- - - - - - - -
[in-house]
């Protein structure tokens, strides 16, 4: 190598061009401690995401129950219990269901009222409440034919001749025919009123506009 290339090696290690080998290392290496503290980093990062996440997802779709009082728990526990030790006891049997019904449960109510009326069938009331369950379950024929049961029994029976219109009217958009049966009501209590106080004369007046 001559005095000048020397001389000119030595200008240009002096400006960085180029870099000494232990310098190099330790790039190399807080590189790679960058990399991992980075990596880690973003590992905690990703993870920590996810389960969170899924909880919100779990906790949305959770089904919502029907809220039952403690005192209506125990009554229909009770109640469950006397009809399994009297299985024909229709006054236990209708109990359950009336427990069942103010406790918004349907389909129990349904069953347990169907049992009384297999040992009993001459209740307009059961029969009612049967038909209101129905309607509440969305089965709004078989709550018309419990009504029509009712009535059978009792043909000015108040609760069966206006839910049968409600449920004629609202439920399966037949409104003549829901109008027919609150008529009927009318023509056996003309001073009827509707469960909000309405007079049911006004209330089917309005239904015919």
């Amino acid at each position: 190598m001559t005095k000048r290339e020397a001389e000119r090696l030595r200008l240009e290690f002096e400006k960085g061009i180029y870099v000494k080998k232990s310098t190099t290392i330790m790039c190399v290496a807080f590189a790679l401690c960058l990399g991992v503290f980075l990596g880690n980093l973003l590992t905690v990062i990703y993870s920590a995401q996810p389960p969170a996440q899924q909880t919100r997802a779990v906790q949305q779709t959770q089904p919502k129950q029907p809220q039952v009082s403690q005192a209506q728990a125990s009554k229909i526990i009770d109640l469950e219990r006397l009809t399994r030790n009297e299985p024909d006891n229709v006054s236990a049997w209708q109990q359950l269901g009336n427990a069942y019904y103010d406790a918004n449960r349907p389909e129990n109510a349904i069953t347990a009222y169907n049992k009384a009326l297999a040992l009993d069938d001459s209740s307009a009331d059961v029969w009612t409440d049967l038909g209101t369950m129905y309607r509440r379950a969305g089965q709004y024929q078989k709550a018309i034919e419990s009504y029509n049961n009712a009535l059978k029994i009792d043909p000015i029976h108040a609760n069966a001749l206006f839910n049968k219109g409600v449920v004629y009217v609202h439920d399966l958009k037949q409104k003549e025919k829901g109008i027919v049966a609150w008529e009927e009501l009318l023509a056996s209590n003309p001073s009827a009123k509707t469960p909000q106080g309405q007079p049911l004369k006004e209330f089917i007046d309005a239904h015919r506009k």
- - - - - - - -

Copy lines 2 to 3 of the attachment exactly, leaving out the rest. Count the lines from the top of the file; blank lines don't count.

């Protein structure tokens, strides 16, 4: 190598061009401690995401129950219990269901009222409440034919001749025919009123506009 290339090696290690080998290392290496503290980093990062996440997802779709009082728990526990030790006891049997019904449960109510009326069938009331369950379950024929049961029994029976219109009217958009049966009501209590106080004369007046 001559005095000048020397001389000119030595200008240009002096400006960085180029870099000494232990310098190099330790790039190399807080590189790679960058990399991992980075990596880690973003590992905690990703993870920590996810389960969170899924909880919100779990906790949305959770089904919502029907809220039952403690005192209506125990009554229909009770109640469950006397009809399994009297299985024909229709006054236990209708109990359950009336427990069942103010406790918004349907389909129990349904069953347990169907049992009384297999040992009993001459209740307009059961029969009612049967038909209101129905309607509440969305089965709004078989709550018309419990009504029509009712009535059978009792043909000015108040609760069966206006839910049968409600449920004629609202439920399966037949409104003549829901109008027919609150008529009927009318023509056996003309001073009827509707469960909000309405007079049911006004209330089917309005239904015919």
């Amino acid at each position: 190598m001559t005095k000048r290339e020397a001389e000119r090696l030595r200008l240009e290690f002096e400006k960085g061009i180029y870099v000494k080998k232990s310098t190099t290392i330790m790039c190399v290496a807080f590189a790679l401690c960058l990399g991992v503290f980075l990596g880690n980093l973003l590992t905690v990062i990703y993870s920590a995401q996810p389960p969170a996440q899924q909880t919100r997802a779990v906790q949305q779709t959770q089904p919502k129950q029907p809220q039952v009082s403690q005192a209506q728990a125990s009554k229909i526990i009770d109640l469950e219990r006397l009809t399994r030790n009297e299985p024909d006891n229709v006054s236990a049997w209708q109990q359950l269901g009336n427990a069942y019904y103010d406790a918004n449960r349907p389909e129990n109510a349904i069953t347990a009222y169907n049992k009384a009326l297999a040992l009993d069938d001459s209740s307009a009331d059961v029969w009612t409440d049967l038909g209101t369950m129905y309607r509440r379950a969305g089965q709004y024929q078989k709550a018309i034919e419990s009504y029509n049961n009712a009535l059978k029994i009792d043909p000015i029976h108040a609760n069966a001749l206006f839910n049968k219109g409600v449920v004629y009217v609202h439920d399966l958009k037949q409104k003549e025919k829901g109008i027919v049966a609150w008529e009927e009501l009318l023509a056996s209590n003309p001073s009827a009123k509707t469960p909000q106080g309405q007079p049911l004369k006004e209330f089917i007046d309005a239904h015919r506009k």